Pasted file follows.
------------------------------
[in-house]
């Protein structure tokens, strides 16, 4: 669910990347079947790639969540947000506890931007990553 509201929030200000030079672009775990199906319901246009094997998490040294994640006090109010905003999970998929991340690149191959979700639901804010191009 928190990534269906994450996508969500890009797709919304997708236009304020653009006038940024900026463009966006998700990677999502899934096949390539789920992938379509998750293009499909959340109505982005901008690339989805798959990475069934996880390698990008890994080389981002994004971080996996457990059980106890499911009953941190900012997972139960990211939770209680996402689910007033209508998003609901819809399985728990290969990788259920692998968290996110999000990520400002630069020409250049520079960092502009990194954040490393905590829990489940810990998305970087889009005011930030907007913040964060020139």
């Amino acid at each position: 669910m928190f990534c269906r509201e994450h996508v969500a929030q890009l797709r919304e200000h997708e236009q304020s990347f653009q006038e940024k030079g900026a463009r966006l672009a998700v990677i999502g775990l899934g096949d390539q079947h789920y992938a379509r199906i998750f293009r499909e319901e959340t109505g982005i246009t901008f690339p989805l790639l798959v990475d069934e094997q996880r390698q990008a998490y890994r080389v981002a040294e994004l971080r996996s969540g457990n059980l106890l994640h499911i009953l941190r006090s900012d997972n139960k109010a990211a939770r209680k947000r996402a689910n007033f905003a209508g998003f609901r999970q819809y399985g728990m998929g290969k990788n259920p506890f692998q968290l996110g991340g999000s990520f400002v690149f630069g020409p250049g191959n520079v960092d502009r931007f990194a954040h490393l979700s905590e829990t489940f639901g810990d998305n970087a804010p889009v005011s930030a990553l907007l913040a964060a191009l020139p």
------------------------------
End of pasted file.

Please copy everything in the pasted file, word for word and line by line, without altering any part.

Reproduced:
[in-house]
């Protein structure tokens, strides 16, 4: 669910990347079947790639969540947000506890931007990553 509201929030200000030079672009775990199906319901246009094997998490040294994640006090109010905003999970998929991340690149191959979700639901804010191009 928190990534269906994450996508969500890009797709919304997708236009304020653009006038940024900026463009966006998700990677999502899934096949390539789920992938379509998750293009499909959340109505982005901008690339989805798959990475069934996880390698990008890994080389981002994004971080996996457990059980106890499911009953941190900012997972139960990211939770209680996402689910007033209508998003609901819809399985728990290969990788259920692998968290996110999000990520400002630069020409250049520079960092502009990194954040490393905590829990489940810990998305970087889009005011930030907007913040964060020139």
């Amino acid at each position: 669910m928190f990534c269906r509201e994450h996508v969500a929030q890009l797709r919304e200000h997708e236009q304020s990347f653009q006038e940024k030079g900026a463009r966006l672009a998700v990677i999502g775990l899934g096949d390539q079947h789920y992938a379509r199906i998750f293009r499909e319901e959340t109505g982005i246009t901008f690339p989805l790639l798959v990475d069934e094997q996880r390698q990008a998490y890994r080389v981002a040294e994004l971080r996996s969540g457990n059980l106890l994640h499911i009953l941190r006090s900012d997972n139960k109010a990211a939770r209680k947000r996402a689910n007033f905003a209508g998003f609901r999970q819809y399985g728990m998929g290969k990788n259920p506890f692998q968290l996110g991340g999000s990520f400002v690149f630069g020409p250049g191959n520079v960092d502009r931007f990194a954040h490393l979700s905590e829990t489940f639901g810990d998305n970087a804010p889009v005011s930030a990553l907007l913040a964060a191009l020139p």